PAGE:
Kristen Munson

Diagnosed: The Cost Of High Drug Prices

Sep 27, 2018




“Any chance I get, on the airlines, to give up my seat to get a gift card with cash value on it, I give it up—for this,” said Doug Adams, a North Logan father of a college freshman with type I diabetes. “I have looked at prices around the world and it's a fraction of what we pay. A fraction. I travel to Europe and to India quite frequently and every time I go, I look. And I try to find what is the latest. And it's amazing the cost difference. It really is.”

Crossing Borders: An Uncertain Path to Parenthood

May 15, 2018
Kristen Munson



Lindsey Boone used to joke that she wanted to have a baseball team when she got married. She always thought she would become a mom and have a big family. But for Boone and her husband, having a baby proved nearly impossible. And even though infertility affects about 15 percent of American couples, it is often something kept private, a monthly heartbreak suffered in silence.

Fit to Recover


“People who have an addiction will tell you, you have to find other things that give your life meaning and value,” said Doug Thomas, director of Utah's Division of Substance Abuse and Mental Health in the Department of Human Services. “Some people find it in family, some people find it in exercise, the outdoors. A lot of people in recovery are some of the most amazing people because they are giving back to help other people get into recovery, donating their time and resources and energy to help people who are in a similar place to where they were before.” 

A State of Addiction: Breaking The Pain Cycle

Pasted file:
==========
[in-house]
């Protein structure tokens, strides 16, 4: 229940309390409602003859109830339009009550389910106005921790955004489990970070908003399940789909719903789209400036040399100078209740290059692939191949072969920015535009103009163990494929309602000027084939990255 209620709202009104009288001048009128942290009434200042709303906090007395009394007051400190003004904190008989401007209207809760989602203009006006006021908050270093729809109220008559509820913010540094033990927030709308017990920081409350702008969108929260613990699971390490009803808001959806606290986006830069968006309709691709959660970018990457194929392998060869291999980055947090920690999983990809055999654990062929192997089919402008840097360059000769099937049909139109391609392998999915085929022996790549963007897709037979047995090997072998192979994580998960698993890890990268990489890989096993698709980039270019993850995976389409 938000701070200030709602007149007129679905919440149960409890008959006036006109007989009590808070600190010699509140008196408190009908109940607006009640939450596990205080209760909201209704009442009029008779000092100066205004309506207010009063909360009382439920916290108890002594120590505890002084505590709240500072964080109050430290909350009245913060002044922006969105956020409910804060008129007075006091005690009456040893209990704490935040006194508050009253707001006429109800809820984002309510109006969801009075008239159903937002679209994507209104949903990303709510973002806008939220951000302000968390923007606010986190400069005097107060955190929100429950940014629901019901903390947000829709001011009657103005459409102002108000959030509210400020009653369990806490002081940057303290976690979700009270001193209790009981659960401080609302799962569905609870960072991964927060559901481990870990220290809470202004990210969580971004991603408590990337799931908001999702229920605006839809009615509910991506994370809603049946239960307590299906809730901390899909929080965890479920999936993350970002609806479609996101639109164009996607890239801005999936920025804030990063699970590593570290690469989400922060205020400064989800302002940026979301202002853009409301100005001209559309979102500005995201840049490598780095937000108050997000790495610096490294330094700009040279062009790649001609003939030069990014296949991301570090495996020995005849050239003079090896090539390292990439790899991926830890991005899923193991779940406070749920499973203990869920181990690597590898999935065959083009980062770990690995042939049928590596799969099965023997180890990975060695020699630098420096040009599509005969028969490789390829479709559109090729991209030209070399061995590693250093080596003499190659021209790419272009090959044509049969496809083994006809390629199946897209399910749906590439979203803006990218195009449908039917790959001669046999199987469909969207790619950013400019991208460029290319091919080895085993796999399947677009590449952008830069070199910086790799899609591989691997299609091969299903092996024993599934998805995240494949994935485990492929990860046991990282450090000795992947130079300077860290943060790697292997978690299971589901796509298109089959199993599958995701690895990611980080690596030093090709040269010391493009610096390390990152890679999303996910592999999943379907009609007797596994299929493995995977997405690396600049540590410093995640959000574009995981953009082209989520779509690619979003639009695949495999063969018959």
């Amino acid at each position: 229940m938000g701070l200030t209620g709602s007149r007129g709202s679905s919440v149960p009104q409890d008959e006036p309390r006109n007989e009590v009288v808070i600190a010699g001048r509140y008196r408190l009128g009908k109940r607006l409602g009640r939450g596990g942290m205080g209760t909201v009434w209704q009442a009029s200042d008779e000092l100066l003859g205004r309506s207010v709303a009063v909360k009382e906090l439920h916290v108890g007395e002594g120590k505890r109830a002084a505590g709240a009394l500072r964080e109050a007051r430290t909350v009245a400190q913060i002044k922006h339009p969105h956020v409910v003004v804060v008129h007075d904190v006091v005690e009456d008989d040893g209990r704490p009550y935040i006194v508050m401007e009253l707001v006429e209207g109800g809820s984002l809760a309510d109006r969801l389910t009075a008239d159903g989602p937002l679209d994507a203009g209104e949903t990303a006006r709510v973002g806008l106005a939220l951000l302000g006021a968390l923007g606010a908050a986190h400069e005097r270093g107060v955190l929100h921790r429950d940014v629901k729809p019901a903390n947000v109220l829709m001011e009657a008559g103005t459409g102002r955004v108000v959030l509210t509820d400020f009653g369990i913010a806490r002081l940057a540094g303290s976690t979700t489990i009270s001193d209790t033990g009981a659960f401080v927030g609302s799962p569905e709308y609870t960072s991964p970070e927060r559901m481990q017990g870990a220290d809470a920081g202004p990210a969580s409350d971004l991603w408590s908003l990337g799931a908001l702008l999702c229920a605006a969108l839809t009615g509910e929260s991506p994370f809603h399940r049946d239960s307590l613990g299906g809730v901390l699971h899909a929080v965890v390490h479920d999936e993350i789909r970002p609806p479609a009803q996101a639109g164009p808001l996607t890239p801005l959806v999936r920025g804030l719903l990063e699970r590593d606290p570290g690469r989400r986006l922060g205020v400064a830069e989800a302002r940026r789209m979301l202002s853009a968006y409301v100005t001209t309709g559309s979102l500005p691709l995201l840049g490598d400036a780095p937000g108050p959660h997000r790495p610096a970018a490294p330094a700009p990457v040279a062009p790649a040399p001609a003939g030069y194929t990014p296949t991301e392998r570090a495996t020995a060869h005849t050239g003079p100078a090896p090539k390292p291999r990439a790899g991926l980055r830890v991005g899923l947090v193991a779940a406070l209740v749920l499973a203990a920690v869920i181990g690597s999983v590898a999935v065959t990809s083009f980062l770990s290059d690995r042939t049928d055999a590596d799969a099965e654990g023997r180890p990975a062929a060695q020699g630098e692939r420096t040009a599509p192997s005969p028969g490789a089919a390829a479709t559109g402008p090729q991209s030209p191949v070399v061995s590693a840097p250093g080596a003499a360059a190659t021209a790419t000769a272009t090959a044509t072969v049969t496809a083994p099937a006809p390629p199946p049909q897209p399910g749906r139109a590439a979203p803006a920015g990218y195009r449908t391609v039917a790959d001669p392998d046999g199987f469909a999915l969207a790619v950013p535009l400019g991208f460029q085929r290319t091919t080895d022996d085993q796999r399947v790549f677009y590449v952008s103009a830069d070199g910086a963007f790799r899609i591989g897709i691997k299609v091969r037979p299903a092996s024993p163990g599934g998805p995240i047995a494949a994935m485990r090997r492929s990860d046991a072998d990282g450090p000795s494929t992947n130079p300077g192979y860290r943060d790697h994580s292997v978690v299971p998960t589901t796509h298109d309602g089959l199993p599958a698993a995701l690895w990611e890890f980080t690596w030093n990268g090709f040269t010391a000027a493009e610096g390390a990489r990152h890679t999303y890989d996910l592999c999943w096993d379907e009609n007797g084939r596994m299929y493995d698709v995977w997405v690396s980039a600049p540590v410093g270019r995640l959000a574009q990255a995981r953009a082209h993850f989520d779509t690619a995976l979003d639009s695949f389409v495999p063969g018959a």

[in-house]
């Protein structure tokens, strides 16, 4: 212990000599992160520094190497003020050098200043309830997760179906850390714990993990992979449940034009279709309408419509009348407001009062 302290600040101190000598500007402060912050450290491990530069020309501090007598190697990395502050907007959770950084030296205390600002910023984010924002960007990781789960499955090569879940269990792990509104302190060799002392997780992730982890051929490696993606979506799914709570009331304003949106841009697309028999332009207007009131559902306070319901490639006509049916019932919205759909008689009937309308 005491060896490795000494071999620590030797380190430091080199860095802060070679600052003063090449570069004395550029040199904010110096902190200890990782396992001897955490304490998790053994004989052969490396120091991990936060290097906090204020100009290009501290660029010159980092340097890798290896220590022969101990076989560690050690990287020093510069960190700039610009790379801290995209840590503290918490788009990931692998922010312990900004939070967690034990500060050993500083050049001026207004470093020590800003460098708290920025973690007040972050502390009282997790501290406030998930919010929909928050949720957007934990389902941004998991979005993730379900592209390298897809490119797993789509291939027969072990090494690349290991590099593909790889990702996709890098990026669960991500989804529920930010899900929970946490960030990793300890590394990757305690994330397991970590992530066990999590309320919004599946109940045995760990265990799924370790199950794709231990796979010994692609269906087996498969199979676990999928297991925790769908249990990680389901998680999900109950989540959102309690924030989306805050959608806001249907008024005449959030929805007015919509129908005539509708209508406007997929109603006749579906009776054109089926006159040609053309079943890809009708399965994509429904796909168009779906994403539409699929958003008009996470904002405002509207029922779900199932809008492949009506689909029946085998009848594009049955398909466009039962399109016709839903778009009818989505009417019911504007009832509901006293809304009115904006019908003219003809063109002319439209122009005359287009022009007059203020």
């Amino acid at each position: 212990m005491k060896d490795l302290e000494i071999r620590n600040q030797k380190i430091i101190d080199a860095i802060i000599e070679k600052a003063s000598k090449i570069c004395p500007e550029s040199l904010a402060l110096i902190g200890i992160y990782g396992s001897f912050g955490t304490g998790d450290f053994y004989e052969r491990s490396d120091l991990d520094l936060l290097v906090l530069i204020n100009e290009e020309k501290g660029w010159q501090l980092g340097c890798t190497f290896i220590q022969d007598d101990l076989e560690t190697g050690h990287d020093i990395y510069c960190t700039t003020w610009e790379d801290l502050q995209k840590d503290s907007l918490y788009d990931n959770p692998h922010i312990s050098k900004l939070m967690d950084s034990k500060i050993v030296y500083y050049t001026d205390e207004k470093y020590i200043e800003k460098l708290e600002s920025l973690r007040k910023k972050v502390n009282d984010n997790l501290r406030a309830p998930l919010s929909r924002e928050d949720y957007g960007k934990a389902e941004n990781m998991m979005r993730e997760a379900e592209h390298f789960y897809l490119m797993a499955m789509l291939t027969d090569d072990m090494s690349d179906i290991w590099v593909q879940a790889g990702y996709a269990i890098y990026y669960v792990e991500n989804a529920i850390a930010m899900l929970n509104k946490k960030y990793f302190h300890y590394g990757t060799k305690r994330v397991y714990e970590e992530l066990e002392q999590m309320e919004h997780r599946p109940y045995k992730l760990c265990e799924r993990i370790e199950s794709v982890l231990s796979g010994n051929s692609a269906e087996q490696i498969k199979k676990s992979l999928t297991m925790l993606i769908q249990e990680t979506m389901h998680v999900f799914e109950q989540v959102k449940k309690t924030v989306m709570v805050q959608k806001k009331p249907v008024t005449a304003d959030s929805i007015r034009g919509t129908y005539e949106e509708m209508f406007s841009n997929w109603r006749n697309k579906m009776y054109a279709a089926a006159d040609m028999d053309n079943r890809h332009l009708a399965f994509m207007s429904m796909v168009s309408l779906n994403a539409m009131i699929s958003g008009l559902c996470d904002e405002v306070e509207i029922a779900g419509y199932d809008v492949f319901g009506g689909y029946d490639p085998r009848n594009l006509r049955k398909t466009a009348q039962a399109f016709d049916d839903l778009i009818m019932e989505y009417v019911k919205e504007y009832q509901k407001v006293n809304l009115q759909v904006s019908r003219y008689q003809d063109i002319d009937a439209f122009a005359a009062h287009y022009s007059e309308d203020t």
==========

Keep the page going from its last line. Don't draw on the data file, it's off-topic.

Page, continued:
Nov 14, 2017

Pain is complex. It's hard to quantify. Pain can be acute or long-lasting. And it changes over time. That can make pain difficult to treat. Opioids play an important role in medicine. They can provide relief to cancer patients whose pain can be excruciating. Opioids can deliver a reprieve for chronic pain patients whose daily lives are often consumed by pain. But this is where their role gets a little murky. 

A State of Addiction: A New Model

Nov 7, 2017



Woodi Reed has been in chronic back pain for the last seven years. In her search for some relief, she has participated in pain clinics to treat her spinal stenosis at the Veterans Administration in Salt Lake City. There she has undergone hypnosis, nerve ablations and been prescribed opioids to help manage her pain. Despite the treatments, the pain has persisted.

A State of Addiction: Utah's Tiniest Victims

Oct 31, 2017




Every 25 seconds, a baby is born with neonatal abstinence syndrome (NAS) in the United States.

NAS is a constellation of symptoms that the majority of infants exposed to opioids in utero develop in their first days of life outside the womb while going through withdrawal. They may vomit, sweat, shake, develop fevers and diarrhea. Many of these newborns are hyper-stimulated and have difficulty feeding. Often, they lie stiff as boards.

A State of Addiction: The Fifth Vital Sign

Oct 26, 2017



Since 1999, opioid-related overdoses have quadrupled in the United States, and the latest data from the CDC doesn't indicate a reprieve is coming anytime soon.

Stepping back, have you ever wondered how we did we get here? 

A State of Addiction: On the Front Lines

Oct 18, 2017
Utah Department of Health



“There are many times when families are affected by this and it's not always the homeless person or the stressed out dad—it can be the mom, at home. They could have three kids; they could have regular family life like anybody else and just not be able to deal with something quite well at the moment,” said Corey Larsen, firefighter paramedic for Ogden City.

A State of Addiction: A Quiet Problem

Oct 10, 2017
National Institutes of Health

Cottonwood Heights is the type of community where little kids wear helmets while pedaling by on their bicycles; the homes often have two and three car garages, neatly trimmed lawns, and potted flowers decorating the front doorsteps.